An opening 225 in the front end of jack housing 220 is shaped to receive the modular plug 100, which is inserted and retained therein. Although the modular plug is configured to be positionably captured within the modular jack via cantilever latch 130 (see FIG. 2), its blades 120 may contact the jack springs anywhere over a range of positions, depending upon the depth to which the plug is inserted into the jack.

FIG. 2 is an elevated perspective view of a conventional prior art modular plug 100, illustrating its general construction. Modular plug 100 comprises a dielectric plug housing 110 having a number of metallic terminals 120 which are inserted into a plurality of terminal-receiving slots. In FIG. 2 there are eight such slots (101-1 through 101-8) that extend downward from the top of the housing into conductor-receiving ducts that hold the wires from cord 30. Plug housing 110 includes a rigid front surface 135 and a conductor strain relief member 140 which is deflected downward during assembly to anchor the conductors in engagement with the bottom of a chamber within the plug. Plug housing 100 further includes a jacket strain relief member 150 which is similarly deflected downward during assembly to provide strain relief for the jacket of cord 30. A cantilever latch 130 is operable for releasably locking the plug 100 with modular jack 200.

FIG. 3 is an exploded view of a high frequency communication jack 200 in which the jack springs of the present invention are implemented . The jack 200 includes a printed wire board 12, which is preferably multi-layered. Although a double sided printed wiring board 12 is shown in FIG. 3, the wire board 12 may alternatively be single sided or have multiple layers depending on the desired cross-talk reduction scheme to be utilized. In FIG. 3, wire board 12 has conductive paths (see FIG. 7) on the sides 14,16, which paths extend between pads at a jack wire terminal region 18 near a front edge 20 of the board 12, and a wire connection terminal region 22 at a rear portion of the board.

A number, as for example eight, of jack wires 23 a to 23 h (see FIG. 4) extend through the jack wire holding block 26 at an acute angle relative to the top surface of the holding block for connection with a communication plug when the plug is placed in the jack wire terminal region 18. The jack wires 23 a-23 h connect at their bottom ends via conductive pads to corresponding conductive paths of the wire board 12 (see FIGS. 6 and 7) so that the conductive paths form a part of one or more communication signal paths when the communication plug is connected with the jack wires.

Preferably, the conductive paths associated with wire board 12 are configured individually or in combination with other discrete components such as resistors, capacitors and/or inductors to compensate for or reduce cross-talk that will otherwise developed a communication signal path when the plug is connected with the jack wires.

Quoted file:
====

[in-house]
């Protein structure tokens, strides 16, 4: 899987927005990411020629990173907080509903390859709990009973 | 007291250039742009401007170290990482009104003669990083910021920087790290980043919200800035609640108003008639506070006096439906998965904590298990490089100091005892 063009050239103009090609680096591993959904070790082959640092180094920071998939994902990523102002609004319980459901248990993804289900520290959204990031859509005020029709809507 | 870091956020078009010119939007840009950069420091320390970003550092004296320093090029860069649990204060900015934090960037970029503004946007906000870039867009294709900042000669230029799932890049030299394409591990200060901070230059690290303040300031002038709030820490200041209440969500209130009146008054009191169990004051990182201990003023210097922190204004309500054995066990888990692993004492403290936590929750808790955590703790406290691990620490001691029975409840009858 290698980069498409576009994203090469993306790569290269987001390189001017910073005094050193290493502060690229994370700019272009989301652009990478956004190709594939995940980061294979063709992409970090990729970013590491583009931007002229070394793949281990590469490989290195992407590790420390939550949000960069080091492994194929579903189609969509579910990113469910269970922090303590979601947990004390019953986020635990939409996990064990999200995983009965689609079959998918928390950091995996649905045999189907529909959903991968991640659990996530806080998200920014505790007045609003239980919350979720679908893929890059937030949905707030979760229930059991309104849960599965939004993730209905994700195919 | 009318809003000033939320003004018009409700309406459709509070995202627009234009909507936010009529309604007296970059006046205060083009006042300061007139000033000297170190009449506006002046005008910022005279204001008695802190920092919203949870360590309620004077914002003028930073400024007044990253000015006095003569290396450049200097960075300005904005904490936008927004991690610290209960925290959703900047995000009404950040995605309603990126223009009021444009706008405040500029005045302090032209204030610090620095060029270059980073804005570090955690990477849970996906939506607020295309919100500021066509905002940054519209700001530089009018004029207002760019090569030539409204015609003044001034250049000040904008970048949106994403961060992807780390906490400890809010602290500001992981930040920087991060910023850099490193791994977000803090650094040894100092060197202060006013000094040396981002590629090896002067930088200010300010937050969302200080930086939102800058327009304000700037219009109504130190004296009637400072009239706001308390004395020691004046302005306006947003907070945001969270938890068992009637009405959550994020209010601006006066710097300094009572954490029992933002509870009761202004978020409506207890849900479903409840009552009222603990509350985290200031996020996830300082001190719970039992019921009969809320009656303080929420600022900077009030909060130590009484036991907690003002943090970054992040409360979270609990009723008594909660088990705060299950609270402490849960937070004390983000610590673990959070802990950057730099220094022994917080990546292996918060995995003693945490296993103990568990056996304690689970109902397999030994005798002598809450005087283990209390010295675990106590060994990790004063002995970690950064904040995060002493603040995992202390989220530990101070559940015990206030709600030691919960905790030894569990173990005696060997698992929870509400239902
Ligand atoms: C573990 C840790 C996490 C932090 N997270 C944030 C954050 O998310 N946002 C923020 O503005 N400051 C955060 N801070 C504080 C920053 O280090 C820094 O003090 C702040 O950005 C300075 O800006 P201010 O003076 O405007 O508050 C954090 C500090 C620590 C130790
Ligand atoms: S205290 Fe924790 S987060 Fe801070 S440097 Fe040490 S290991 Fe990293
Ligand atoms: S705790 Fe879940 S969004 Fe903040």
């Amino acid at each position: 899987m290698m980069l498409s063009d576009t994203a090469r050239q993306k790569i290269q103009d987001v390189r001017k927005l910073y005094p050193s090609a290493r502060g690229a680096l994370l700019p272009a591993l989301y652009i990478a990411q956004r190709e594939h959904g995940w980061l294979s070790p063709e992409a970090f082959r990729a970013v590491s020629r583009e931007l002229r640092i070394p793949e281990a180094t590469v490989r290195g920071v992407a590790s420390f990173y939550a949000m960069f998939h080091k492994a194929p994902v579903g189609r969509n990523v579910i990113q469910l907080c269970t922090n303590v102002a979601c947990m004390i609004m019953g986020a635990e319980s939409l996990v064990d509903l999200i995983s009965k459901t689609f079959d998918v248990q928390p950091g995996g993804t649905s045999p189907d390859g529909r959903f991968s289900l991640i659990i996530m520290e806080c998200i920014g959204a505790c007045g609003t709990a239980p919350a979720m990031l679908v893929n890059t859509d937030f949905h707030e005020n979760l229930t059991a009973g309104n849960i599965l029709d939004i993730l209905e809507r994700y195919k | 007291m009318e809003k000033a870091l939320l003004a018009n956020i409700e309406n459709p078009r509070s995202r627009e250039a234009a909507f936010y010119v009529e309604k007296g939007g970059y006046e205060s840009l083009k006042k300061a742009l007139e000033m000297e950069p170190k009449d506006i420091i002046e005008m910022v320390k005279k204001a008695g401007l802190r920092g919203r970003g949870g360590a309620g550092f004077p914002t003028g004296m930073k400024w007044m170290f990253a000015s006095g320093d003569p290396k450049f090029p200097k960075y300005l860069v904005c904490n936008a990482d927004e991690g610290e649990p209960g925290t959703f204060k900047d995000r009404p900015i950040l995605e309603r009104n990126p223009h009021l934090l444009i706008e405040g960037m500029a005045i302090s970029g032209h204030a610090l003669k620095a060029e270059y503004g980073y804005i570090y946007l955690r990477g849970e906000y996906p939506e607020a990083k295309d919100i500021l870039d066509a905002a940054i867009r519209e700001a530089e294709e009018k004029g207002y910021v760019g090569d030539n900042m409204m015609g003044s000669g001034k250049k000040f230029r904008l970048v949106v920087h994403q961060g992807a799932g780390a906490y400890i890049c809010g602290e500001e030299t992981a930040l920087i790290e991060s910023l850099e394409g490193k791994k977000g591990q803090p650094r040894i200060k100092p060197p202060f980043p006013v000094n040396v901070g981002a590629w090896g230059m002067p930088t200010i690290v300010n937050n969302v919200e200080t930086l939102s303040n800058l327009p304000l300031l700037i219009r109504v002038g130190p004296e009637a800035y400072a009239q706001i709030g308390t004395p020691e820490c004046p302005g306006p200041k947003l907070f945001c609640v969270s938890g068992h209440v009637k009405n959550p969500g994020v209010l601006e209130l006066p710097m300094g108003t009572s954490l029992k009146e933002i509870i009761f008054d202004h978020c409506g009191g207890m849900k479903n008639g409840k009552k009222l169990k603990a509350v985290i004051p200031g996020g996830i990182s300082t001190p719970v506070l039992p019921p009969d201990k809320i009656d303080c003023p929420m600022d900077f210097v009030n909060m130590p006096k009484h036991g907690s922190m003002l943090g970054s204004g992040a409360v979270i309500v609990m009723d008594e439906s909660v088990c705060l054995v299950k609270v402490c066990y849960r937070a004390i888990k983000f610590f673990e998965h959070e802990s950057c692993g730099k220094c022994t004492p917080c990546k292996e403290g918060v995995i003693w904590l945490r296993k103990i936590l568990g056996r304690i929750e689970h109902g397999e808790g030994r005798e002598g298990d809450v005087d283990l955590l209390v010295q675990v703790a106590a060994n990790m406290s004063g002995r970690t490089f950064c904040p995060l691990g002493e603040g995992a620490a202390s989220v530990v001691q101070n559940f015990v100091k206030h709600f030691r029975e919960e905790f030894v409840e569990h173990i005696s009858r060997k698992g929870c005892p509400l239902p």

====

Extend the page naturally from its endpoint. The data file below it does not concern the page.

The bottom ends of the jack wires 23 a-23 h slidably connect through conductive pads to conductive paths on the wire board. The following details of the jack wire holding block 26 and the jack wires 23 a-23 h are described in connection with FIGS. 4, 5 and 6. Preferably, the bottom end of each jack wire has a turned up radius surface that allows the end to slidably contact a negative conductive pad on the wire board 12. This construction provides a reliable electrical connection between the ends of the jack wires and the conductive pads without the need for soldering.

Insulation displacement connector (IDC) terminals 28 a to 28 h are mounted at both rear sides of the wire board 12 as shown in FIG. 3. Each of the terminals 28 a-28 h connects to a corresponding path associated with a different respective one of the jack wires 23 a-23 h. A pair of terminal housing mounting holes are formed in the wire board 12 along an approximate center line defined between the rear edges of the board. A jack frame 40 similar to the one disclosed in U.S. Pat. No. 5,096,442 may be employed as the jack frame 40 of FIG. 3. Jack frame 40 has a front opening 42 which faces toward the right rear side in FIG. 3. Frame 40 also has a rear opening or cavity 44 dimensioned to receive the forward edge 20 of wire board 12, including the jack wires 23 a-23 h. The jack wires connect with and are deflected when plug 100 is positioned through the frame front opening 42 into the jack wire terminal region 18 over wire board 12. Wire conductors carried by the inserted plug thus establish electrical contact with corresponding ones of the jack wires 23 a-23 h.

An electrically insulating or dielectric terminal housing 50, also seen in FIG. 3, is formed to protect and permit wire lead access to the wire connection terminal region 22 atop the wire board 12. The housing 50 may for example be formed of a plastic material that meets all applicable standards with respect to electrical insulation and flammability, such plastics as polycarbonate, ABS, and blends thereof. Housing 50 has pair of fastening or mounting posts 52 that project from a bottom surface of the housing. When housing 50 is aligned with the IDC terminals 28 a-28 h on wire board 12 and lowered to surround the terminals, the fastening posts 52 align with the rear openings in board 12 and pass through them to project outwardly beyond the bottom of the board.

A cover 60 is formed of a material that may be the same or similar to that of housing 50 and jack frame 40 and protects the bottom of board 12 at the connection terminal region 22. Cover 60 has a pair of openings 62 a, 62 b formed along an appropriate center line defined between the sides of the cover to align with tips of the housing fastening posts 52 that project below the wire board 12. Wire board 12 is sandwiched or captured between the housing 50 and cover 60, and the tips of the mounting posts 52 are preferably joined to the body of cover 60 by, for example, an ultrasonic shear joint is formed with mounting post 52 and cover holes 62 a, 62 b. The tips of the mounting posts 52 and surrounding cover body melt and fuse with one another to form solid joints when cooled. With wire board 12 thus captured between housing 50 and cover 60, substantially the entire wire connection terminal region 22 of board 12 is protectively enclosed.